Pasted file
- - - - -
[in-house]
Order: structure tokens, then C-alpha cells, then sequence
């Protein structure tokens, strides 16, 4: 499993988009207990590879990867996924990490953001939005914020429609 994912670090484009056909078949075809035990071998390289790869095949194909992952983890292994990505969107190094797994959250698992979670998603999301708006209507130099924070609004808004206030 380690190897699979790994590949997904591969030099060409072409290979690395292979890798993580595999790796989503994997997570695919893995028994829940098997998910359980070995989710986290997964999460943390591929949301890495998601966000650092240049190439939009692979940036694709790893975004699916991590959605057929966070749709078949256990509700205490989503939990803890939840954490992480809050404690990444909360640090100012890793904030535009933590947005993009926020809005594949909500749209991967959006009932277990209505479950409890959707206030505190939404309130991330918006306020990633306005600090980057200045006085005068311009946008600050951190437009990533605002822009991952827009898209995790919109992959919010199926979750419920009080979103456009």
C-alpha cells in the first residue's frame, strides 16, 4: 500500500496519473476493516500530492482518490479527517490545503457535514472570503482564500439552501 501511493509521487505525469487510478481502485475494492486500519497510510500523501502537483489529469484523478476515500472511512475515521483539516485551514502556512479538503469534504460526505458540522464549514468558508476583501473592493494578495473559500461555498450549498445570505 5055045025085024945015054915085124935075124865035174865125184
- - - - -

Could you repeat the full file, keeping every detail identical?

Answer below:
[in-house]
Order: structure tokens, then C-alpha cells, then sequence
């Protein structure tokens, strides 16, 4: 499993988009207990590879990867996924990490953001939005914020429609 994912670090484009056909078949075809035990071998390289790869095949194909992952983890292994990505969107190094797994959250698992979670998603999301708006209507130099924070609004808004206030 380690190897699979790994590949997904591969030099060409072409290979690395292979890798993580595999790796989503994997997570695919893995028994829940098997998910359980070995989710986290997964999460943390591929949301890495998601966000650092240049190439939009692979940036694709790893975004699916991590959605057929966070749709078949256990509700205490989503939990803890939840954490992480809050404690990444909360640090100012890793904030535009933590947005993009926020809005594949909500749209991967959006009932277990209505479950409890959707206030505190939404309130991330918006306020990633306005600090980057200045006085005068311009946008600050951190437009990533605002822009991952827009898209995790919109992959919010199926979750419920009080979103456009």
C-alpha cells in the first residue's frame, strides 16, 4: 500500500496519473476493516500530492482518490479527517490545503457535514472570503482564500439552501 501511493509521487505525469487510478481502485475494492486500519497510510500523501502537483489529469484523478476515500472511512475515521483539516485551514502556512479538503469534504460526505458540522464549514468558508476583501473592493494578495473559500461555498450549498445570505 5055045025085024945015054915085124935075124865035174865125184